10 things I wish I knew about my hormones when I started my period

/10 things I wish I knew about my hormones when I started my period

10 things I wish I knew about my hormones when I started my period

My Hormonology

No one said that getting used to a whole new hormone cycle that begins when you start to menstruate would be easy. But, dang, it would be far less difficult if we were given at least a little heads-up about what to expect! Up till now, we’ve been told virtually nothing about our how our hormones affect us.

I’m trying to change this by sharing vital hormone knowledge with you through Hormonology so you can spread it to others. But, like most of you, I didn’t have any of this hormone knowledge when I got my period–so I flailed through my new hormone cycle like everyone else did.

So, thinking back to those early days, I rounded up this list of 10 things I would have liked to have known about my hormones once I got my first period. Do they resonate with you, too?

1. Hormones impact you ALL cycle long—not just right before and during your period.

My Hormonology

Despite what movies, books and every hormone joke ever told would have you believe, your hormones don’t just impact you solely around menstruation. Your hormones impact you every single day of your monthly cycle–from the first day of your period through the day before your next period.

2. Hormones don’t just make you feel crummy. They also make you feel good. Very, very good.

My Hormonology

Again, despite what movies, books and every hormone joke ever told would have you believe, women’s hormones aren’t only behind occasional sadness and irritation. They also spur a whole bunch of positive effects, such as fueling our great moods, charging up our self-confidence, revving our energy, sharpening our memory, ushering in sounder sleep, making us more eloquent and much more. So take that, hormone jokes!

3. Hormones are why some days you’re quiet and introverted and other days you’re chatty and extroverted.

My Hormonology

Ever wonder why sometimes the excitement you had for social plans, trips and adventures you’d planned in advance suddenly evaporate and all you want to do is stay home and veg alone? Or why some days you’re frustrated when your friends want to stay home and watch Netflix when you’re dying to get out of the house and have major fun? That’s hormones for ya!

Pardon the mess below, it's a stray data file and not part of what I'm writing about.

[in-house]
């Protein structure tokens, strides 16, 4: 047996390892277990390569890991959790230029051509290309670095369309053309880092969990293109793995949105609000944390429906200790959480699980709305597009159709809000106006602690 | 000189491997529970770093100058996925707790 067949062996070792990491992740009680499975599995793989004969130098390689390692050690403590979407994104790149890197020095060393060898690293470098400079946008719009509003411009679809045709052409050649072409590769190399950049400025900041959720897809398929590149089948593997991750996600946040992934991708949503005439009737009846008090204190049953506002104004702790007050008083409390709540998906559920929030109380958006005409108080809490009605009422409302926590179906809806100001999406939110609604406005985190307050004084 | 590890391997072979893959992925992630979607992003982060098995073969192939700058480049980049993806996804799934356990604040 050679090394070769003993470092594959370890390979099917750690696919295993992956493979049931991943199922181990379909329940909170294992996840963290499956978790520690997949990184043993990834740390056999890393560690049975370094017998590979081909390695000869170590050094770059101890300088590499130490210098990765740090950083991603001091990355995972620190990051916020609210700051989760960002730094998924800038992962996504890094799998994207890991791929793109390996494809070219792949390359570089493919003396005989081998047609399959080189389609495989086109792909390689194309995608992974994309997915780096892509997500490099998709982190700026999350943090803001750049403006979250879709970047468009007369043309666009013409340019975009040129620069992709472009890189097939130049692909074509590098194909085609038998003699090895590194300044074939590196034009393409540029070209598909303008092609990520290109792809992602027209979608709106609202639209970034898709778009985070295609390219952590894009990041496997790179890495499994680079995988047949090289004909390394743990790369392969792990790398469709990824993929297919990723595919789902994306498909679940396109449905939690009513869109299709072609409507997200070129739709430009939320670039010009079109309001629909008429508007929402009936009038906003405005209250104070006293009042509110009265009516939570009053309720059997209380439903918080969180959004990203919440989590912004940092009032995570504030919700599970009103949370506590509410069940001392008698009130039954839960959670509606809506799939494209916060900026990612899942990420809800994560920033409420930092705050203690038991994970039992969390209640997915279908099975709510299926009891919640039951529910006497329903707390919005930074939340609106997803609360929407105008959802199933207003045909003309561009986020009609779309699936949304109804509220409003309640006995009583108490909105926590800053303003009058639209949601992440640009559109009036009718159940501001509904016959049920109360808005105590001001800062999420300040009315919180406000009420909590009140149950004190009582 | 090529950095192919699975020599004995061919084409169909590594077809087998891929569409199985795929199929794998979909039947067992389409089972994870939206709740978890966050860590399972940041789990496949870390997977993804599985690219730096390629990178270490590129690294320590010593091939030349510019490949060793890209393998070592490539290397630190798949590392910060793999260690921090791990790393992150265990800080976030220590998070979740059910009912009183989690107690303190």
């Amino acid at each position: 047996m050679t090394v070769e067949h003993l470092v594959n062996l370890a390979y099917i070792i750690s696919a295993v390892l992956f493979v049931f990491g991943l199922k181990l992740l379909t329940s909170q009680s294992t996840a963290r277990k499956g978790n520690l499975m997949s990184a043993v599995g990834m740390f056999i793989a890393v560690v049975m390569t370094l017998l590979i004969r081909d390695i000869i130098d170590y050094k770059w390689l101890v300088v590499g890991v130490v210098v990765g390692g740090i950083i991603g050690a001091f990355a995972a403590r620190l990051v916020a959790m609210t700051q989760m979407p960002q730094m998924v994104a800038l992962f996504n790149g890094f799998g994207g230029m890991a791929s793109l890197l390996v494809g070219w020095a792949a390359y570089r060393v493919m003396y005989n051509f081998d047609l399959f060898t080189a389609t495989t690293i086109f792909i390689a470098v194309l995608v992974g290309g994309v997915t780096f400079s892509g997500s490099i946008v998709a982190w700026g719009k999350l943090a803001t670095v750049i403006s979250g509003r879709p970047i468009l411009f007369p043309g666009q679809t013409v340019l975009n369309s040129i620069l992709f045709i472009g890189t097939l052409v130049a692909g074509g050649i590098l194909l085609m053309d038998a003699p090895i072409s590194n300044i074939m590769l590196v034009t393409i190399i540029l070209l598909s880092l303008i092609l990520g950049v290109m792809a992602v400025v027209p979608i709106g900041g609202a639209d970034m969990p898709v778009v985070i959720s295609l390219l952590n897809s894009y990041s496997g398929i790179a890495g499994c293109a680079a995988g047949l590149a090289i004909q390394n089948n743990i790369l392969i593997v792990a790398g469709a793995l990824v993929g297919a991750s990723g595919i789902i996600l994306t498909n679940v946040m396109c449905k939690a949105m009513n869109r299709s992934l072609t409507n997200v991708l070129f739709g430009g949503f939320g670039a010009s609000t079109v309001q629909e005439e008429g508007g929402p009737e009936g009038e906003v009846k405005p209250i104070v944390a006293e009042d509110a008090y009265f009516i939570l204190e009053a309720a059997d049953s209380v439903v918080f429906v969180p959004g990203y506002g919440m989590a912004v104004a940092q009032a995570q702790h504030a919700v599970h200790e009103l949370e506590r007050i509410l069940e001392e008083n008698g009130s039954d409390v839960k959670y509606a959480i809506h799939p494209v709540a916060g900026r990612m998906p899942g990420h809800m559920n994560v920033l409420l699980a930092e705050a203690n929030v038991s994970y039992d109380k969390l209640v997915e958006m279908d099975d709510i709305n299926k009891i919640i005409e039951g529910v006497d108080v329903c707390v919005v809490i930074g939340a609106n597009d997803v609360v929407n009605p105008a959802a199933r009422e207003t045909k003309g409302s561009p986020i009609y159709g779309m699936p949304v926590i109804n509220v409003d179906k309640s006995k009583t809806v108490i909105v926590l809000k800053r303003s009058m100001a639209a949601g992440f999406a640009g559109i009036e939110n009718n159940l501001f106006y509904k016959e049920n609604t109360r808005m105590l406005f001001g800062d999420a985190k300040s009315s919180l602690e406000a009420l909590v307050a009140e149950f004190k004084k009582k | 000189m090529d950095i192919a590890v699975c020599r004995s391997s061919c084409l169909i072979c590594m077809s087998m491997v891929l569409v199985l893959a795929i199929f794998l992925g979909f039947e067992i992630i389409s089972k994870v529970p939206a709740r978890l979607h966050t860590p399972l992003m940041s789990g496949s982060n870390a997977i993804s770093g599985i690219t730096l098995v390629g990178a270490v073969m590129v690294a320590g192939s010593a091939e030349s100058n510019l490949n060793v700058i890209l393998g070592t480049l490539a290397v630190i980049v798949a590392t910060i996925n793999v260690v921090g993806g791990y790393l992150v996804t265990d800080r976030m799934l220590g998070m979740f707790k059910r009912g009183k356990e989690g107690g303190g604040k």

During much of the first half of your cycle (once you’re past period pains through ovulation), rising estrogen makes you want to crawl out of your shell and have lots of fun with other people. During the second half of your cycle (the day after ovulation through the day before your next period), lower estrogen and higher progesterone push you back into your shell, making you prefer quieter times closer to home with fewer people or none at all.

Knowing this fact can help you plan your social calendar by syncing it with your menstrual cycle–and, when that’s not possible, to take steps ahead of time to enjoy yourself anyway, for instance, by drinking caffeine before going out on a low-social day to boost energy or heading out to a MeetUp group or networking event to meet new people when your pals want to glue themselves to the couch.

4. Hormones make you suddenly go ga-ga over your crushes—then make you forget about them just as fast.

My Hormonology

The closer you get to ovulation, the more rising estrogen and testosterone rev your romantic desire, making the object of your affection seem like the awesomest, coolest, most attractive, delicious-smelling person who ever walked the Earth. Then, once ovulation is over, a quick drop in estrogen and testosterone make these same romantic feelings cool down faster than a plate of microwaved lo mein. (PS: You’ll know you’re really in love when these over-the-top ga-ga feelings last all cycle long–despite hormonal fluctuations.)

5. Hormones aren’t just behind acne flare-ups, but flare-ups in asthma, constipation, allergies and other health issues, too.

My Hormonology

If you’ve got a chronic health issue, like IBS, eczema, allergies or asthma, the ups and downs of your monthly hormones can make symptoms worse at certain times in your cycle and better at certain times in your cycle. If you notice a repeating pattern in your cycle, talk with your healthcare professional about it since some treatments can be tailored around your hormone fluctuations.

6. Hormones have the potential to make a problem seem insurmountable and overwhelming—but these feelings pass in just a few days as hormone levels change. 

My Hormonology

You lost the game, broke up with your honey, heard bad news about a friend or something else horrible happened. Sure, it sucks. But, horrible events can feel even worse in the days before your period. That’s plunging estrogen’s fault. As this hormone descends, it drags down mood-managing brain chemicals (like serotonin) with it, which can intensify sadness, anxiety, feeling overwhelmed and rumination about problems. But, it’s important to remember that these intense feelings fade as estrogen climbs again after menstruation begins. They are not permanent. So, when you’re feeling despair, talk to a friend, family member or healthcare professional to help get through the rough time. And, remind yourself that, even though it doesn’t feel like it now, brighter days really are ahead.